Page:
Banking needs to find the right balance
Digital is sweeping across industries, and pushing senior decision makers to rethink how they operate in the new business landscape.
The financial industry is no exception, with the rise of online banking services creating a real change to the traditional banking model. Major banks reported that 90 per cent of customer contacts were through digital channels in 2016, up from 80 per cent the year before, and with this shift in consumer behaviour, many are being forced to close branches. However, despite the surge in demand for online services, the majority of customers continue to desire face-to-face contact when making long-term financial decisions and large transactions, such as getting a mortgage.
Online banking is routine for most customers, with the majority of transactions and queries completed without any human interaction. In contrast with their fintech competitors who are building their service around this technology-first model, banks have the opportunity to stand out by leveraging their experience of face-to-face service.
In-person engagement between the customer and an advisor gives banks the opportunity to offer other value-adding services that reach beyond completing a specific account request. Digital should not seen as a means to replace these interactions, but should be utilised as a way to facilitate outstanding customer service and to make face-to-face services more efficient and sustainable for banks. Companies should look for next generation technology which empowers their advisors, encouraging a fruitful relationship between the customer and bank.
As digitalisation continues to catalyse the closure of bank branches, banks should be acutely aware that even millennials – the so-called ‘digital natives’ – still desire the human touch when making a big financial decision. More than half of all millennials want mortgage advice face-to-face with just one in four indicating that they would use robo-advice. Banks and financial services firms must now implement technology that will create a human-digital future for the industry. This begins with streamlining the current role and relationship between humans and digital innovations in order to improve efficiency and profit.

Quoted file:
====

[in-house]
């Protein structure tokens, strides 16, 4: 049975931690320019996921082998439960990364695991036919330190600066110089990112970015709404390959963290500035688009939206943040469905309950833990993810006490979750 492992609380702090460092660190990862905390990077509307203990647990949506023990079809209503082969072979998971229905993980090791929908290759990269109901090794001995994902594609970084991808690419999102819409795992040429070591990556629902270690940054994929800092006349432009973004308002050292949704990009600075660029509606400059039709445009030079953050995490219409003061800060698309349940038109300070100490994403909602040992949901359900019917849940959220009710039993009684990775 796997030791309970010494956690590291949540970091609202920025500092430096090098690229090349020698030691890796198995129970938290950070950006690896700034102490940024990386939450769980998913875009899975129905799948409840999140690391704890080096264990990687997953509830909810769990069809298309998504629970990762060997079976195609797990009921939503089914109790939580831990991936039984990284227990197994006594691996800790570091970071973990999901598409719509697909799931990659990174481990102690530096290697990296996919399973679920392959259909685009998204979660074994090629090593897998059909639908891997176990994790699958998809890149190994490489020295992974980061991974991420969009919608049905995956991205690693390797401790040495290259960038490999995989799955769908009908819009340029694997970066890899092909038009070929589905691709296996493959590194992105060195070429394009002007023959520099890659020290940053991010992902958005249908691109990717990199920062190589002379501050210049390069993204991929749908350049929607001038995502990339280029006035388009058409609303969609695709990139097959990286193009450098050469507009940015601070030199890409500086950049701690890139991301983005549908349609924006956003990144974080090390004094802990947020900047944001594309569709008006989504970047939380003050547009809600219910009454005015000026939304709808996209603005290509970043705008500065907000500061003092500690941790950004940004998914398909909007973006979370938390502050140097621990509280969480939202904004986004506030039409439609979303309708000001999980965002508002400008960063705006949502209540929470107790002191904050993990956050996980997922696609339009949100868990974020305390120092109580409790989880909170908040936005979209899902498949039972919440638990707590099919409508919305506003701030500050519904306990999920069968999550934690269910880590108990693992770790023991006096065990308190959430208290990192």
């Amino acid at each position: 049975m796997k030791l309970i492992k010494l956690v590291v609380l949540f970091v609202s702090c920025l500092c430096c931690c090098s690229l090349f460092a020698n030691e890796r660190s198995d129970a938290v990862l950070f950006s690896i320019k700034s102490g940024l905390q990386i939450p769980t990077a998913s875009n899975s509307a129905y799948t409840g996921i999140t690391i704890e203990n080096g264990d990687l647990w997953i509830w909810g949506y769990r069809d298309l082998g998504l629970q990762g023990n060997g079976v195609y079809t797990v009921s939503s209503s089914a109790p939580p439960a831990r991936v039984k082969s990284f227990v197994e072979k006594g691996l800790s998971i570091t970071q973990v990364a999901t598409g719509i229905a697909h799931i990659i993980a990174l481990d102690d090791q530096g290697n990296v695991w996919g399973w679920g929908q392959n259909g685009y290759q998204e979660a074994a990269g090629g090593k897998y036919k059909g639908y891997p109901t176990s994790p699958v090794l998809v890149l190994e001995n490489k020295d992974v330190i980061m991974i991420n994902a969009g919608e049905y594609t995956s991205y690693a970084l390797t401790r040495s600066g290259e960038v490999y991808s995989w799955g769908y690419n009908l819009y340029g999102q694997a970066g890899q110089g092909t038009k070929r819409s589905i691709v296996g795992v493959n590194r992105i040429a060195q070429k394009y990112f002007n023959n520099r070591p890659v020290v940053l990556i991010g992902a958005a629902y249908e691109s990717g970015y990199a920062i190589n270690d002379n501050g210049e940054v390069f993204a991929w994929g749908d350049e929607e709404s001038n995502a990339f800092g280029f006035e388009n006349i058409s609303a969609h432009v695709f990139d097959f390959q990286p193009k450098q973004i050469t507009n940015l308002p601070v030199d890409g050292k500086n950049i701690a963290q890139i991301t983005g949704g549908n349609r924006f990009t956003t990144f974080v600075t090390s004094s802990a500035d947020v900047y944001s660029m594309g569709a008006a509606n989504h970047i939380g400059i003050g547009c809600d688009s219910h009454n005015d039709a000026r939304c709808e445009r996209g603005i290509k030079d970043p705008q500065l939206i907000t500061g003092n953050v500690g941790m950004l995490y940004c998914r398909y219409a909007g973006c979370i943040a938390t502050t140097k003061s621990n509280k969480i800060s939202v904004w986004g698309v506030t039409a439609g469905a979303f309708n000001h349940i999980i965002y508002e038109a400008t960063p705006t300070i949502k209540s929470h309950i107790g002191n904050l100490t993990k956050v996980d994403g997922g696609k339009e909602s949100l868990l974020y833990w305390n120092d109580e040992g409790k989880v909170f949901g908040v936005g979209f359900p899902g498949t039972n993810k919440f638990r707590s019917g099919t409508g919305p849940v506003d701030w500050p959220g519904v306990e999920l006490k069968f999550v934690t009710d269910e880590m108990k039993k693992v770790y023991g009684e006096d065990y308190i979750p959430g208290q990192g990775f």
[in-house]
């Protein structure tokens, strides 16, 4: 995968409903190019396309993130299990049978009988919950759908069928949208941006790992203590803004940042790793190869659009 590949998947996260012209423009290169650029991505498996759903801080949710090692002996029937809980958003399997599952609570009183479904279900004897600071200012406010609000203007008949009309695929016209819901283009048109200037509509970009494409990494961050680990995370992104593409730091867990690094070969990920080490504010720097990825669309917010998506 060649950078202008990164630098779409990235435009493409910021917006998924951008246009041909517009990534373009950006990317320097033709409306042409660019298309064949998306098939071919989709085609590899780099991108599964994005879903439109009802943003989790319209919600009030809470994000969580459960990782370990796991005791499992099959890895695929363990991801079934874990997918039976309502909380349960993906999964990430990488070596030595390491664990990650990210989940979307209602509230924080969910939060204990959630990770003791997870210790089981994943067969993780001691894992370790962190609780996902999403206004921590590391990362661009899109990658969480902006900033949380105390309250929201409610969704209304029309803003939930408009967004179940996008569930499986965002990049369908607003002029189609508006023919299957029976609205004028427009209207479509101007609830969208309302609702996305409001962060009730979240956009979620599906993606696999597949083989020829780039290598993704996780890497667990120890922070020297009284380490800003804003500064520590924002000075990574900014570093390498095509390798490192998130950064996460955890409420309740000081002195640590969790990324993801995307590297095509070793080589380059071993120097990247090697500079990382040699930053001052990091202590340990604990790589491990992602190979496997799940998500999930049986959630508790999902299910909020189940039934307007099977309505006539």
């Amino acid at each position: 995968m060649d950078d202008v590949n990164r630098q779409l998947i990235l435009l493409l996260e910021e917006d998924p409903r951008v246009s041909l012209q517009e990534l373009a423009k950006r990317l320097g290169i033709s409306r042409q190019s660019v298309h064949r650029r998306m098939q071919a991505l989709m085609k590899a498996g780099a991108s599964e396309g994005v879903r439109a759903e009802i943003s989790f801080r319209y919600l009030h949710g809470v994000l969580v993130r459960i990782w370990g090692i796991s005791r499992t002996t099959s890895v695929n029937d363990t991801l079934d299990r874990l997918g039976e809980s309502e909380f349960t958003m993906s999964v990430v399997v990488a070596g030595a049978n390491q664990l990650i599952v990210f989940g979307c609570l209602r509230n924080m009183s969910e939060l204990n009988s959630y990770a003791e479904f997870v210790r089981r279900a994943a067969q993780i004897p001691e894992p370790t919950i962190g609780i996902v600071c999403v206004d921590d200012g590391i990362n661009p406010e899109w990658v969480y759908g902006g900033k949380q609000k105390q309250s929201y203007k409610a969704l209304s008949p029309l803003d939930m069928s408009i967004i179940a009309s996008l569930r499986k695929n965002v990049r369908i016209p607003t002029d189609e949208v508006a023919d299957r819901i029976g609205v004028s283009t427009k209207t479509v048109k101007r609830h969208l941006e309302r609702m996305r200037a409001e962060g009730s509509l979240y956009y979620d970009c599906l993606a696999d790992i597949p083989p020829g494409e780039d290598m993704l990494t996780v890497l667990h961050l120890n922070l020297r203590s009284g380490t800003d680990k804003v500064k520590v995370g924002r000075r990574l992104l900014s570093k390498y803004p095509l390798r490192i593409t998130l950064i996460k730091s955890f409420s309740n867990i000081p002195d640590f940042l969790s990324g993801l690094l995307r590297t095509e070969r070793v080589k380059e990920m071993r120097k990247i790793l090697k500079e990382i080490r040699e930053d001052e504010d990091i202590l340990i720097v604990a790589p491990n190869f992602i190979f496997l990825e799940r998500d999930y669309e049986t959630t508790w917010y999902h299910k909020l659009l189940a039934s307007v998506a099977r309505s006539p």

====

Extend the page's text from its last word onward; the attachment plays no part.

There are a wealth of simple digital solutions that create flexible and convenient services that are centred on human interaction, and which offer a more sustainable model than the increasingly cumbersome branch banking set-up. Adopting video chat, which allows bank employees to set up face-to-face calls directly with a customer at home, is the most straightforward way of exploiting a digital and human interfaced hybrid service. Virtual reality technologies are an excellent starting point in achieving the face-to-face interaction that the majority of customers crave, but this is not the final piece in the industry’s puzzle.
Retail banks need to look out for tools which rebalance the impact of technology towards the back rather than front-end of customer service. This is not all about automating workflows or structuring data: it can also look quite different. Uber-like scheduling tools, for instance, help to restructure the way in which a bank’s employee network is organised.
These tools empower banks to manage an entire mobile workforce of advisers and customer assistants. Typically, these kind of systems are used for healthcare companies that provide services at home. Instead of using people onshore to call nurses once an appointment is booked, applications that use the Uber model track the process from start to finish, once a nurse has accepted the request. Similarly in the banking world, companies can quickly and efficiently assign individuals from their mobile network of advisors to carry out appointments with local customers at a location that is best suited to them. Using this scheduling system, companies can also respond to customer requests for face-to-face meetings almost immediately.
The cost of providing out of hours service can be greatly reduced and logistics significantly improved. Providing that advisers are willing to adapt and adhere to customer based convenience, meeting them at a time and location that is convenient for them, they will quite literally change the face of banking services.
The role that technology plays in this industry must be focused on empowering human service with digital innovations, in order to provide stand-out services that are sustainable and cost-efficient, and that get the most out of employee expertise. If retail banks are willing to revise the underpinning rudiments of their business model, they can couple digital innovations with the attractiveness of in-person expertise long into the future.